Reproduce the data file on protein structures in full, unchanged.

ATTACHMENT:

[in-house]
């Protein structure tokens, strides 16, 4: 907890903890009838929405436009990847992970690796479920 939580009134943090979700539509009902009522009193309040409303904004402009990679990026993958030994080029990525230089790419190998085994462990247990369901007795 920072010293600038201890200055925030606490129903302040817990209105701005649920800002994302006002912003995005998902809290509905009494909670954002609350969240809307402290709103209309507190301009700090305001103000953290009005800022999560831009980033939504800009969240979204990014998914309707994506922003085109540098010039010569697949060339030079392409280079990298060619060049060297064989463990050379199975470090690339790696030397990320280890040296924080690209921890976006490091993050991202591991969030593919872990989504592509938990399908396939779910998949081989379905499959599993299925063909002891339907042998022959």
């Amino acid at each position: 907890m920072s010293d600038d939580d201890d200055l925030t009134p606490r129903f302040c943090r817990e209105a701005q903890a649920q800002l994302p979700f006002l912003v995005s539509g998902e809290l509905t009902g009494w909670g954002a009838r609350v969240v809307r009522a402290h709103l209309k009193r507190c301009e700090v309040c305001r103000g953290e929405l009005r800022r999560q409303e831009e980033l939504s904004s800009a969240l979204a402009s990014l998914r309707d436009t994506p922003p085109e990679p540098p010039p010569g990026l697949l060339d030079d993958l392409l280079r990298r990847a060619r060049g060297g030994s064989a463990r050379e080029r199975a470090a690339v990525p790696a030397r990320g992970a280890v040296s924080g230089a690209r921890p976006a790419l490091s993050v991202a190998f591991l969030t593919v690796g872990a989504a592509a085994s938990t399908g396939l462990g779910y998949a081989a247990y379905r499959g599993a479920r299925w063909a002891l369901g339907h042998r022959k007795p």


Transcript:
[in-house]
């Protein structure tokens, strides 16, 4: 907890903890009838929405436009990847992970690796479920 939580009134943090979700539509009902009522009193309040409303904004402009990679990026993958030994080029990525230089790419190998085994462990247990369901007795 920072010293600038201890200055925030606490129903302040817990209105701005649920800002994302006002912003995005998902809290509905009494909670954002609350969240809307402290709103209309507190301009700090305001103000953290009005800022999560831009980033939504800009969240979204990014998914309707994506922003085109540098010039010569697949060339030079392409280079990298060619060049060297064989463990050379199975470090690339790696030397990320280890040296924080690209921890976006490091993050991202591991969030593919872990989504592509938990399908396939779910998949081989379905499959599993299925063909002891339907042998022959």
């Amino acid at each position: 907890m920072s010293d600038d939580d201890d200055l925030t009134p606490r129903f302040c943090r817990e209105a701005q903890a649920q800002l994302p979700f006002l912003v995005s539509g998902e809290l509905t009902g009494w909670g954002a009838r609350v969240v809307r009522a402290h709103l209309k009193r507190c301009e700090v309040c305001r103000g953290e929405l009005r800022r999560q409303e831009e980033l939504s904004s800009a969240l979204a402009s990014l998914r309707d436009t994506p922003p085109e990679p540098p010039p010569g990026l697949l060339d030079d993958l392409l280079r990298r990847a060619r060049g060297g030994s064989a463990r050379e080029r199975a470090a690339v990525p790696a030397r990320g992970a280890v040296s924080g230089a690209r921890p976006a790419l490091s993050v991202a190998f591991l969030t593919v690796g872990a989504a592509a085994s938990t399908g396939l462990g779910y998949a081989a247990y379905r499959g599993a479920r299925w063909a002891l369901g339907h042998r022959k007795p």